But what else can we see from the list? Well, there’s the fact that Microsoft studios make a lot of shooters and role-playing games, in fact they make almost nothing else. Ever since it started the Xbox has been characterised as the ShooterBox. That’s never been literally true, that’s obviously not the only kind of game that appears on it, but it feels that way.

The nickname encapsulates the whole tone of the console: loud, violent, and garish. One that has never made any effort to appear as anything else and is seemingly uninterested in engaging with other gaming cultures from around the world.

I’m not suggesting that Xbox consoles are bad or that Microsoft don’t make any good games – I owned an Xbox 360 like everyone else and consider it one of the best consoles of all time – but they never seem willing or able to get out of their, admittedly fairly large, niche.

Most people assume the Xbox 360 won its generation but it didn’t, the PlayStation 3 won in the end, simply because Xbox is only popular in North America and the UK. That’s the obvious reason why Microsoft concentrate on studios from those countries but the more they do it the harder they make it to convince people from anywhere else that they’ve shed the ShooterBox attitude.

The other interesting thing in that list is that the games that seem to be the most unusual and difficult to pigeonhole are the ones from the external Bethesda studios. Deathloop is a shooter but it seems to be a very weird and imaginative one, just as you’d expect from the makers of Dishonored. And to be honest I’ve no idea what Ghostwire: Tokyo is, other than it’s not like anything else, and maybe it’s just me but I see that as a positive.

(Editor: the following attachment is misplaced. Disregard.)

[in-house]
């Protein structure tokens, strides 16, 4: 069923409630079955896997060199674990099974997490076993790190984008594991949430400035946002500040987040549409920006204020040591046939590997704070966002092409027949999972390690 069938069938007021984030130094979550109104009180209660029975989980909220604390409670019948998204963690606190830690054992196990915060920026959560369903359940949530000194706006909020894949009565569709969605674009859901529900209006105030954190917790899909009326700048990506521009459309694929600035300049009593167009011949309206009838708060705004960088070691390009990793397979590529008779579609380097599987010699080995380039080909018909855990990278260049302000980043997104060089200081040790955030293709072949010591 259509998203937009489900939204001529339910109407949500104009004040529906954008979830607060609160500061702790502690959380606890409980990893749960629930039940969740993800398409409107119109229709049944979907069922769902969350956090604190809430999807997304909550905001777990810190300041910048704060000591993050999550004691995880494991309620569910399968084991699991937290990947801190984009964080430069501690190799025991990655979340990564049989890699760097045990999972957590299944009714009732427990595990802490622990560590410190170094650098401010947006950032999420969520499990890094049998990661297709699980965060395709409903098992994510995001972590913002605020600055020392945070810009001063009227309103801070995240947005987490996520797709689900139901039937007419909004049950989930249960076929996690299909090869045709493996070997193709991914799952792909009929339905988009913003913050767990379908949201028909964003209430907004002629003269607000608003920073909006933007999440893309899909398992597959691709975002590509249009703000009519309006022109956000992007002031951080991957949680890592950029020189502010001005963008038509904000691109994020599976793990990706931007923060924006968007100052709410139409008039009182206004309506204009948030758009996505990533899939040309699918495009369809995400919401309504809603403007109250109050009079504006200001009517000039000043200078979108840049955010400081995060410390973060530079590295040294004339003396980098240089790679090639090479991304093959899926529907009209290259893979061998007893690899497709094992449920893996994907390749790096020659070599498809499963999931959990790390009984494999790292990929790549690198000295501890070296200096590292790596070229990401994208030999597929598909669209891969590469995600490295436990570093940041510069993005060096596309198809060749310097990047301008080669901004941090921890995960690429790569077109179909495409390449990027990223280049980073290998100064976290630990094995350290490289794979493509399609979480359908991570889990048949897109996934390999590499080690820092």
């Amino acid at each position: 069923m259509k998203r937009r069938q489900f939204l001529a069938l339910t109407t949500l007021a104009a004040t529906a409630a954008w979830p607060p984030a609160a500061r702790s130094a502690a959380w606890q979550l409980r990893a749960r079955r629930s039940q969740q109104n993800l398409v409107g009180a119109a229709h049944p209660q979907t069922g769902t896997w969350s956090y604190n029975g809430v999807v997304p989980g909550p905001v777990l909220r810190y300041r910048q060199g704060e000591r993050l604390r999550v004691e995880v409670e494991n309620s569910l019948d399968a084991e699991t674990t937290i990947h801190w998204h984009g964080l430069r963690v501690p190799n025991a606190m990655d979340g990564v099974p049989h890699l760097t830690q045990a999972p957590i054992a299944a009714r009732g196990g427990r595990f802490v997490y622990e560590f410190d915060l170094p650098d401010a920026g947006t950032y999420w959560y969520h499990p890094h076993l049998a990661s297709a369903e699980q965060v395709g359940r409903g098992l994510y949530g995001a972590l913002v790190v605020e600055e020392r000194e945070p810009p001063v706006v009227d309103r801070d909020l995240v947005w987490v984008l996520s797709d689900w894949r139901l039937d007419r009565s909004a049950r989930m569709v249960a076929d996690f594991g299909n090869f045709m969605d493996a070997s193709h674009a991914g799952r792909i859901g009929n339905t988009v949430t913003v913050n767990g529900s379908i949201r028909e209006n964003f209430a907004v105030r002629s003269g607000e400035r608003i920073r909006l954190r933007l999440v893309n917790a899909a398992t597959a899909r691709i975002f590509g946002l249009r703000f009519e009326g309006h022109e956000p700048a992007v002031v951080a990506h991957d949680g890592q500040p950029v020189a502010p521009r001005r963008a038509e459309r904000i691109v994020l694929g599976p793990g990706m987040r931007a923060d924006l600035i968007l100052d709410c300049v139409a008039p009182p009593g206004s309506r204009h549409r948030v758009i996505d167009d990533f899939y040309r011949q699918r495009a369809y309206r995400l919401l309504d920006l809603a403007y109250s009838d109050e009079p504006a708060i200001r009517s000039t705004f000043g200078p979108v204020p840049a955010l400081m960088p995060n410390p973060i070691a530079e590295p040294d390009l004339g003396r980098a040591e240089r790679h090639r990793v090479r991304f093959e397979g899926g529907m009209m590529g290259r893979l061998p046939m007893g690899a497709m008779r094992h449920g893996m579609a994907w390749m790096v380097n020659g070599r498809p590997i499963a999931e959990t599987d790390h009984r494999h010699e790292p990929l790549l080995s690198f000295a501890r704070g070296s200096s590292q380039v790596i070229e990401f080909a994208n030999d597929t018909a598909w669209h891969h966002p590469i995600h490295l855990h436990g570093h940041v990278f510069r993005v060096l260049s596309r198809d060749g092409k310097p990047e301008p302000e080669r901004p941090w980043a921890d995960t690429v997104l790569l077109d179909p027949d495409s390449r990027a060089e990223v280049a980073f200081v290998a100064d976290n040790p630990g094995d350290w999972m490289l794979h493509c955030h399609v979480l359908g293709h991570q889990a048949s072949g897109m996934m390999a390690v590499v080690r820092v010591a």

Microsoft needs to break away from tired old franchises like Halo and Gears Of War, not to mention ones that were never any good in the first place, like Fable and State Of Decay. Make new and interesting and unpredictable things. Take advantage of the fact that Sony seems to be getting more conservative and formulaic by being the opposite. And most importantly, stop trying to appeal solely to your home crowd.

Imagine a console where all the games were Japanese, it’d be awful. There’d end up being loads of games that were very similar to each other and tonally there’d be far too much overlap because they’d all be produced by people using the same cultural touchstones. You don’t want just games from one country or another you want a mix. That’s something Microsoft has never seemed to understand and while I used to think Sony did, I’m not so sure anymore.

That variety is the spice of live is the oldest and truest cliché out there and I’m worried that both consoles are ignoring it.

By reader Ratso

The reader’s feature does not necessary represent the views of GameCentral or Metro.

You can submit your own 500 to 600-word reader feature at any time, which if used will be published in the next appropriate weekend slot. As always, email [email protected] and follow us on Twitter.